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January 14, 2018

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Trump is ‘bitter pill’ but can meet him if I’m PM: Imran

ISLAMABAD: Pakistan Tehreek-e-Insaf Chairman Imran Khan Saturday said meeting US President Donald Trump would be a “bitter pill” to swallow should he become prime minister in elections later this year, but added, “I would meet him.”

In a press briefing reported by Washington Post, Khan, who has an international reputation as a ladies man and at home is seen more as a religious conservative, said he has been a staunch opponent of Pakistan’s participation in the war on terror since it began in 2001 following the 9/11 attacks on the US.

“Pakistan had nothing to do with it,” he said, adding that he supported cooperation with the United States but not co-opting Pakistan’s military into a ground battle with its own people in the tribal regions that border Afghanistan and where Afghan insurgents hide.

Pakistanis are still outraged two weeks after Trump’s New Year’s Day tweet accusing Islamabad of “deceit and lies,” and of taking $33 billion in aid over 15 years while harboring Afghan insurgents, who are attacking American soldiers in neighboring Afghanistan.

Khan said Trump scapegoated Pakistan for the US-led coalition’s failure to defeat the Taliban and bring peace to Afghanistan, and that “it was very insulting of him.”

Should he become Pakistan’s prime minister, Khan said “yes we would talk,” referring to Trump, but added that the US dishonors the memory of thousands of Pakistan’s soldiers who died battling insurgents in its tribal regions, as well as that of tens of thousands of Pakistanis who died in terrorist attacks.

“The way the United States has treated Pakistan as a doormat is not fair,” he said.

Khan referred to Sharif’s family as “a political mafia” that he vowed to defeat at the polls.

It’s still not clear what kind of government Khan envisions for Pakistan. While he praises liberals outside Pakistan as anti-war and committed to humanitarian values and freedom of speech, he rails against Pakistani liberals, chastising them for supporting the military operations in the tribal regions.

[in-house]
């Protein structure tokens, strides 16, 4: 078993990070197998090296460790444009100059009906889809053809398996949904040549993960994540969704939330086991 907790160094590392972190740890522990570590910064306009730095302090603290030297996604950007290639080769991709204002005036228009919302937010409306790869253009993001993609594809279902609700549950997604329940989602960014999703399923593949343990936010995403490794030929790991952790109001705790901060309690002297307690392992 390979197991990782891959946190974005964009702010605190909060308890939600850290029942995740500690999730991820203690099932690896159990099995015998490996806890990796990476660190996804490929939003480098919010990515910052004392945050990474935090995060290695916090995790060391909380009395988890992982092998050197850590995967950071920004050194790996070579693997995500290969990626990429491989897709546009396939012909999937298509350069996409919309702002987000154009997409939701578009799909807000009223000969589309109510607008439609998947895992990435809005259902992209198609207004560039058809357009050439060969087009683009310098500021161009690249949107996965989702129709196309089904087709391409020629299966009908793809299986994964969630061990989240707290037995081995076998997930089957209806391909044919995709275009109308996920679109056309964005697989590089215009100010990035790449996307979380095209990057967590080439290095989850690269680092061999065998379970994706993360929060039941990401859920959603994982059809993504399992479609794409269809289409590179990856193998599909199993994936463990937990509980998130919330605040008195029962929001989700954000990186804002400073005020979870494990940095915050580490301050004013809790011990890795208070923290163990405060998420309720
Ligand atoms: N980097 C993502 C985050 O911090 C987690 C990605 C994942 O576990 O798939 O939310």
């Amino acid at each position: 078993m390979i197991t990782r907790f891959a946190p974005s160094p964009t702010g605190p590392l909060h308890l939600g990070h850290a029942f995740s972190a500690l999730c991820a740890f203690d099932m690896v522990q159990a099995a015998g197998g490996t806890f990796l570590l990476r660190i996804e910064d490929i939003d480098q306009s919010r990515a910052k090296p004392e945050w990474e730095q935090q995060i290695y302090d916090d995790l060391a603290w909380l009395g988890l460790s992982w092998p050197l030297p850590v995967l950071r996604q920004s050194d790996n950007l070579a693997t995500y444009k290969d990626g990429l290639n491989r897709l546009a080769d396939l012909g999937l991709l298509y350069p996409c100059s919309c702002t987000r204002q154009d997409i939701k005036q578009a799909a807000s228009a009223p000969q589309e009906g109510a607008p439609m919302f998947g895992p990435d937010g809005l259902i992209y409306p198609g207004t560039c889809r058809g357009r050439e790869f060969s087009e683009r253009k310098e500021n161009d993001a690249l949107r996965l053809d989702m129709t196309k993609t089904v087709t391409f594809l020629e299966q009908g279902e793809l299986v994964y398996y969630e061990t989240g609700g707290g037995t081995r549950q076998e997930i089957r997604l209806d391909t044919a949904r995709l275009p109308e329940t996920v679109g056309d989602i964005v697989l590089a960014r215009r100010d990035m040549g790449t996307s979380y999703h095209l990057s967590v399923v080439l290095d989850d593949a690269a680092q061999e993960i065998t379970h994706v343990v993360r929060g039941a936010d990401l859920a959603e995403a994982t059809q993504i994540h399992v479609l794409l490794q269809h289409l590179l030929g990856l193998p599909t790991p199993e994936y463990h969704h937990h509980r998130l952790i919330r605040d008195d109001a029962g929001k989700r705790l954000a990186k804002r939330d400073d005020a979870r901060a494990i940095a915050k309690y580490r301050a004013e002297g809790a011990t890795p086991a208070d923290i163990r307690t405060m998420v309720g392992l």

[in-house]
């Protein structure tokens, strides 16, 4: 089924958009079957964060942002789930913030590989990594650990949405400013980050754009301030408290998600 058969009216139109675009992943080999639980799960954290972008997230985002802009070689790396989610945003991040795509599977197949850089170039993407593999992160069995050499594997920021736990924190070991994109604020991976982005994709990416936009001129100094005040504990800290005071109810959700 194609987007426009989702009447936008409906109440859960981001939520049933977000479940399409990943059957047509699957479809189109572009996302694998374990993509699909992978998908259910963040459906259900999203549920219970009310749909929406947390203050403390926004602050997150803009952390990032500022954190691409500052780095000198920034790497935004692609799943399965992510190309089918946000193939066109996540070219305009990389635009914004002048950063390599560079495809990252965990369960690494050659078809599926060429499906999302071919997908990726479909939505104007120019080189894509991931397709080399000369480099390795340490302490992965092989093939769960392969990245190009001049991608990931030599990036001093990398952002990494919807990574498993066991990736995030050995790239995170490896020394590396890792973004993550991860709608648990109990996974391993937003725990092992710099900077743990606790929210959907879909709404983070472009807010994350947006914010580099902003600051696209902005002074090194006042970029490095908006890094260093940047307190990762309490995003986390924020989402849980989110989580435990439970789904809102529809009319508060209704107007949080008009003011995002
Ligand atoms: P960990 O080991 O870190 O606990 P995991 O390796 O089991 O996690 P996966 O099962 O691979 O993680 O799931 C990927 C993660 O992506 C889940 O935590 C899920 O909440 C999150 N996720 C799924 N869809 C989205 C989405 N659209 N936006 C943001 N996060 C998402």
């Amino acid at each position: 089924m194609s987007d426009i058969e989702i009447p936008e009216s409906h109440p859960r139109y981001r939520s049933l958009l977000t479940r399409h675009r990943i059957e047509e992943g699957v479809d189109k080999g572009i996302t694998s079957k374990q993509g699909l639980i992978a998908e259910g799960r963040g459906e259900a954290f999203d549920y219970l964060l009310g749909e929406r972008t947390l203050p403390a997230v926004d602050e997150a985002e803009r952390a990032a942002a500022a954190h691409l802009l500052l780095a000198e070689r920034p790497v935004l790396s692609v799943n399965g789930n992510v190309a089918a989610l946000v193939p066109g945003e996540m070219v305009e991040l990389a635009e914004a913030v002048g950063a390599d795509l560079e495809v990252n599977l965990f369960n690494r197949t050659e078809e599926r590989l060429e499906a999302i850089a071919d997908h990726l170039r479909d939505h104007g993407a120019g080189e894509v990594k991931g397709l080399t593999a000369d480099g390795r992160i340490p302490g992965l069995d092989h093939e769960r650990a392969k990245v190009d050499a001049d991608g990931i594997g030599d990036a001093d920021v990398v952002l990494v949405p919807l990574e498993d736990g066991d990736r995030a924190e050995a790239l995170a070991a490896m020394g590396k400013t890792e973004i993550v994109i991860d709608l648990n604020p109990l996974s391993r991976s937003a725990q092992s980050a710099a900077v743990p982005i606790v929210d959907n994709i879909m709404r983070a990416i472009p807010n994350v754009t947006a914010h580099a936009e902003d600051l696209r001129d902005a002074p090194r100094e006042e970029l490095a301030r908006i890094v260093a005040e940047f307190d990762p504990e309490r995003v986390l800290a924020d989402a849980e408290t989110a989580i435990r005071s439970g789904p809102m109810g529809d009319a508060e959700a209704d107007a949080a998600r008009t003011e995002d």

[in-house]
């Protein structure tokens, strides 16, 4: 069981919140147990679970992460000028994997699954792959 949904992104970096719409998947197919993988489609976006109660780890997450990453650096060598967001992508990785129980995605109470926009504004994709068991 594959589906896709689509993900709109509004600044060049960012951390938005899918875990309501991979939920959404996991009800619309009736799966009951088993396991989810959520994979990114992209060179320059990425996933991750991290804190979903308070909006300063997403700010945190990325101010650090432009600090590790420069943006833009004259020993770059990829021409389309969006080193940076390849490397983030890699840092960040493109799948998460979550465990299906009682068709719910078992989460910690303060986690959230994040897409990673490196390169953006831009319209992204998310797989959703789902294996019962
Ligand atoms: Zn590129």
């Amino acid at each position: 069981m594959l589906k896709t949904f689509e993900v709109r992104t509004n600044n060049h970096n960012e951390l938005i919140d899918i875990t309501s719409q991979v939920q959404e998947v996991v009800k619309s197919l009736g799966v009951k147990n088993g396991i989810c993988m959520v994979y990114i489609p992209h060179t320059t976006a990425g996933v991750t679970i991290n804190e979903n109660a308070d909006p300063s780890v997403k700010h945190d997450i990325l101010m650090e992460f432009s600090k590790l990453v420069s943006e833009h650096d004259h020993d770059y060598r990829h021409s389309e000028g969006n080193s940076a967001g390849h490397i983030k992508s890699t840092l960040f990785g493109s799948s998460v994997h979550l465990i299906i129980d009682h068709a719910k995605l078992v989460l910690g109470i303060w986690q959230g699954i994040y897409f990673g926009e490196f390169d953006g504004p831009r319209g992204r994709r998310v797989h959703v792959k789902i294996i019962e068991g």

Khan also raised eyebrows when he announced an electoral alliance with Maulana Sami-ul Haq, a firebrand cleric, whose hard-line Darul Uloom Haqqania seminary taught several of Afghanistan’s senior Taliban leaders. Haq remains a close ally of Afghanistan’s Taliban.

At the press briefing, Khan said he was committed to “mainstreaming” Pakistan’s tens of thousands of madrassas, or seminaries, which provide the only education for more than 2 million children, many of them among the poorest. The seminaries are often charged with promoting sectarianism.

He said he wants madrassa school graduates to have skills that will allow them to find jobs across all sectors. As it stands, madrassa graduates are ill-equipped to work as anything other than clerics or prayer leaders.

“We will train their teachers to bring them into the mainstream,” he said, without providing details on how that would be accomplished.

Khan has called for early elections, which should be held by July in keeping with the Constitution.

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